Although the South Coast is green again, a way forward is still unclear for many victims of fire as the organisations on the frontline are seeing.
John Oddie is new to his position with Convoy Missions Australia but says it all feels strangely familiar.
“I had no idea who Convoy Missions were until just before Christmas but the work I’ve been doing with them helping bushfire victims is similar to some of my 35 years of experience in the Army,” he says.
“I’ve seen some darkness and the people I’ve met over the last few months have the same look in their eyes as my mates that have survived battle.”
Convoy Missions was founded by Sydneysiders Andrew Trieu and Sarah Coye in response to the unprecedented bushfires.
“We’re a social enterprise of volunteers supported by community and industry donations, we don’t handle any financial donations, we just connect people who want to give with those who need help,” says Andrew.
Last week, Andrew came across John and Enid who had just moved into a caravan on their Verona property and have no power or running water. He says they are not the only ones in this situation.
Organising permanent housing for bushfire victims is a key priority of Convoy Missions and they have already supplied three-bedroom manufactured homes to those who want to live on their own land. The homes can be ordered, made and shipped within a week for about $70,000.
John is adamant that there is no time to waste in helping those who are still living in limbo after the fires.
“Losing a house is losing everything that constitutes life, a home is what nurtures your life and without that, people are losing hope. Without hope, all you have is despair.”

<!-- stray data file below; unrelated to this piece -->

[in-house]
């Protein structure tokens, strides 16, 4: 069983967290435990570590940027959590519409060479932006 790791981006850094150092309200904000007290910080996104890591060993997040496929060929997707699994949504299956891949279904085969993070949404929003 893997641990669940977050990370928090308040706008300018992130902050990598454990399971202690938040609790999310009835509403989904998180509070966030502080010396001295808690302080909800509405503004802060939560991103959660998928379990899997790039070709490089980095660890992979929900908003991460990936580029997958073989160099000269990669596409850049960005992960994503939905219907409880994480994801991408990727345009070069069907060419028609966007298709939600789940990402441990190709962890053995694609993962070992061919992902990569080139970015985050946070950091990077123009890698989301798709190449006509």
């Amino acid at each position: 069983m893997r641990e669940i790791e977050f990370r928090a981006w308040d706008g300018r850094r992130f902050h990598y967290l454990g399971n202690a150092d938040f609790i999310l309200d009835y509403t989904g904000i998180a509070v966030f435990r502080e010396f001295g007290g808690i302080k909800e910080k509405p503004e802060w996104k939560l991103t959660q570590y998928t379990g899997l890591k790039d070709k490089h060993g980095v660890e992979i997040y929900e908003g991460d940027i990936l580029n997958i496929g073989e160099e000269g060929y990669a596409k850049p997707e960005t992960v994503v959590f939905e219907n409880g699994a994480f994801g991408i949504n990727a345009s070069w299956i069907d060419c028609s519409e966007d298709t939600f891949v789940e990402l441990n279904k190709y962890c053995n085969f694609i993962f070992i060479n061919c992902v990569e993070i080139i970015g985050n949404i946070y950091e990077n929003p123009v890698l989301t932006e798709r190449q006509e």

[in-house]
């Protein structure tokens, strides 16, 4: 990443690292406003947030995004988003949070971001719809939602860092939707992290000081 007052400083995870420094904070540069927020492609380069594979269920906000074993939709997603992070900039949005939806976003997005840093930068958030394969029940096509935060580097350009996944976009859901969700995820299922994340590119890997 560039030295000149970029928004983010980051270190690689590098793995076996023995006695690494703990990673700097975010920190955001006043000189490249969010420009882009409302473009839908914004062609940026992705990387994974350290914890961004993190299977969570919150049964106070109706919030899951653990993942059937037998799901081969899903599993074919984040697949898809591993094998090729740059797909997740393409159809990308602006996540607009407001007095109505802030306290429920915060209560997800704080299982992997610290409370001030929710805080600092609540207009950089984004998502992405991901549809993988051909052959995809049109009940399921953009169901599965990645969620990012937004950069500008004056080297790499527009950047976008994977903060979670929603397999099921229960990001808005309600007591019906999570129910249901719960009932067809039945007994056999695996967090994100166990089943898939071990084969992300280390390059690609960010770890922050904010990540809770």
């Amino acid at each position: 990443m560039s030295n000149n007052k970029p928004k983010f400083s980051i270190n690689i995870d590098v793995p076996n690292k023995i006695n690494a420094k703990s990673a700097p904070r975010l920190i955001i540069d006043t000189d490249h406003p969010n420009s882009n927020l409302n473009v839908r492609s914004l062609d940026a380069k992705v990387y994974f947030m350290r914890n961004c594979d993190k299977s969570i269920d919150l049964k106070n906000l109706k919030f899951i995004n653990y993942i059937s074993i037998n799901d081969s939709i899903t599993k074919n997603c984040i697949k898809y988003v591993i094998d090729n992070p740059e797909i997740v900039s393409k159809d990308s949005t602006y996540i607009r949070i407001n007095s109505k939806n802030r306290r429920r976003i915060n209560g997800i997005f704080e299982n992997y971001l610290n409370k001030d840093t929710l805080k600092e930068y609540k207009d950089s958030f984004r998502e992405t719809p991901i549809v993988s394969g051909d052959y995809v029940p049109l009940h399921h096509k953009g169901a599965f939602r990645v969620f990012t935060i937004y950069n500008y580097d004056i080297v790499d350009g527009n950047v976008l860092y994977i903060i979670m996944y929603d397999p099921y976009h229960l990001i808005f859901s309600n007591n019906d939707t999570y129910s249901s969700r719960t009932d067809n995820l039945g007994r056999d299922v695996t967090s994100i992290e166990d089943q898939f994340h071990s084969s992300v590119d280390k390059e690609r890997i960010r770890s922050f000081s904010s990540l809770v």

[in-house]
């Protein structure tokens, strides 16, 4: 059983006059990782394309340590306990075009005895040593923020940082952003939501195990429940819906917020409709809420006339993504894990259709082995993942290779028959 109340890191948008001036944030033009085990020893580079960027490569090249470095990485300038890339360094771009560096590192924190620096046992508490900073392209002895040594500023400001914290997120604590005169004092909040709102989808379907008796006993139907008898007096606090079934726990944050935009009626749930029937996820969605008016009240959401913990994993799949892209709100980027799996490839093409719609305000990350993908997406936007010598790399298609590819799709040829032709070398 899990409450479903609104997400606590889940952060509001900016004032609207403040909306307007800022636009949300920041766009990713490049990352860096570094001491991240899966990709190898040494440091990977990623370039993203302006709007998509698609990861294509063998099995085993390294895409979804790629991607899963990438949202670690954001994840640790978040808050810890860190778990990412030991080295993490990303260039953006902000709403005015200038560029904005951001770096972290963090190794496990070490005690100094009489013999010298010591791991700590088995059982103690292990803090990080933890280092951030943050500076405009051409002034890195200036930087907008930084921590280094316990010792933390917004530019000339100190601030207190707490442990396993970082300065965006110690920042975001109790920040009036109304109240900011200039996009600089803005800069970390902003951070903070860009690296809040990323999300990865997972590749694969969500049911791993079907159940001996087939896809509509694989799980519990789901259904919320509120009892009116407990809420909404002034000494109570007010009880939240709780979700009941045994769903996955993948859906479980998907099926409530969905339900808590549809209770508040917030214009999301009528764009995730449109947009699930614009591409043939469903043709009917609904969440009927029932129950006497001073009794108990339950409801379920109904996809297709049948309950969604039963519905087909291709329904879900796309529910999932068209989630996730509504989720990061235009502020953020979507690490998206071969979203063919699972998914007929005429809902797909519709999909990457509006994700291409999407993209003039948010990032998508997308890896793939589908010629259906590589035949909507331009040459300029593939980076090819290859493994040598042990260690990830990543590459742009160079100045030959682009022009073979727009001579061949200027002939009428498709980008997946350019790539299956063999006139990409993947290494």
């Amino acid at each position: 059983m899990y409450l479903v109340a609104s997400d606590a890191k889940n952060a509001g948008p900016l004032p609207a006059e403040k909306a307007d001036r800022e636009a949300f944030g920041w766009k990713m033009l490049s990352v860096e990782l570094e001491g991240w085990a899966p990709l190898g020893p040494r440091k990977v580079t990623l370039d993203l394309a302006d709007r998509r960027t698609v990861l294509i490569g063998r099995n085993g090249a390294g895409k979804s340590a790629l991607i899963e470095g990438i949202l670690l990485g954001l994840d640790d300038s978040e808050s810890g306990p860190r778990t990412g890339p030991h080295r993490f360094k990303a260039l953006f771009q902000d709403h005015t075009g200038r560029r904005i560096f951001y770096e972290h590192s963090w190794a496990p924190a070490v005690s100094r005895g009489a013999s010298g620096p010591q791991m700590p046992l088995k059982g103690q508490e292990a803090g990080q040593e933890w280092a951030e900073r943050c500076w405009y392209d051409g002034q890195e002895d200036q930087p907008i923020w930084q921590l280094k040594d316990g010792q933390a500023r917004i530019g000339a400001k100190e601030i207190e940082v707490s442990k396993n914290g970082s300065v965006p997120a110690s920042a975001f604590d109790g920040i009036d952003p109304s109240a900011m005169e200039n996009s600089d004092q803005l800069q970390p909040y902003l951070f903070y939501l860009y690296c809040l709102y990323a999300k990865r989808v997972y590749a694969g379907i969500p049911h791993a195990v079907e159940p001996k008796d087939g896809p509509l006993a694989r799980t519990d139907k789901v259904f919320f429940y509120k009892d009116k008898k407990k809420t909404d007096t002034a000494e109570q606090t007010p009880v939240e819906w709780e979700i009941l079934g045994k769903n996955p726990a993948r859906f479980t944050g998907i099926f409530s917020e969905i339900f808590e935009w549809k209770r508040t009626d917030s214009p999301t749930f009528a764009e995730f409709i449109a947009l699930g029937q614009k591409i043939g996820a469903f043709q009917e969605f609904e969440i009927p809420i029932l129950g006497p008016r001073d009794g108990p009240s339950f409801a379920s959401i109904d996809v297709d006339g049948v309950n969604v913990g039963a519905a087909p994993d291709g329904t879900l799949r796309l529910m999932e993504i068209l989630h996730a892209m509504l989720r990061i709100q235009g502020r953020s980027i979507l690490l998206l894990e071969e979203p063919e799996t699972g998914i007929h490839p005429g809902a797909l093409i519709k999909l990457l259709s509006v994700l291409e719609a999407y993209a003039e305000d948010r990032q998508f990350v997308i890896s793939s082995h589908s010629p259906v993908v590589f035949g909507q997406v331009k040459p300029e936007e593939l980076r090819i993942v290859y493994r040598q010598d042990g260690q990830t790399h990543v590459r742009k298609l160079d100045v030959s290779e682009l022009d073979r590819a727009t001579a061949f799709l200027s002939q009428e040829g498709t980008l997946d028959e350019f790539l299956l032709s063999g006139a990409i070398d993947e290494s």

John says there’s no mistaking that the seventeen suicides on the South Coast since the fires are linked to feelings of despair, which can be prevented by helping people forge hopeful, permanent post-fire lives, including housing.
Marie Winchester lost her Cobargo home on New Year’s Eve and has been staying with friends in Bermagui with her partner and three kids ever since.
The family have just signed a 12-month lease on a house in Bermagui and she says the relief is tremendous.
“It’s so great to be in our own home again! Just knowing we don’t have to leave anytime soon, the first night I spent here I lay in bed and felt waves of relief.”
Many victims of the fires are uninsured or underinsured and John says that it’s time to front up to the fact that many people who were affected by fire lived on the outskirts of town or remotely in the bush.
“And they live there for a reason, because it’s cheap – whether they chose to live there or were priced out of other areas doesn’t matter, the fact is that they often don’t have the capacity to make a lot of money quickly.”
John sees a downward cycle begin, kicked off by the loss of a home to fire.
“We’re seeing so many people whose land was never assessed for bushfire safety before the fires and now they are looking at greater expense to rebuild, so they are in temporary accommodation, which is not insurable and therefore not tradeable, so the bank says their place has no value and eventually, they’ll be foreclosed.”
Bermagui real estate agent Julie Rutherford says that the rush of placing people after the fires has subsided but she expects another rush soon as those living in temporary accommodation on their land start to feel the cold.
“Just after the fires, we put the word out to anyone who owned a home in the area to ask if they would consider renting and we had a great response and ended up connecting 24 households with housing,” Julie says.
But the fires have put additional pressure on a local housing market that was already stretched, according to Julie.
“Supply was already low and demand high, especially for properties under $600,000.”
After waiting three months for a rental property to become available, Marie and her family aren’t wasting any time getting settled, planting a garden already.
“To be able to process the trauma we’ve all gone through as a family within the comforts of our own home, to be able to cry if need be … I can’t tell you how important that is.”
Original Article published by Elka Wood on About Regional.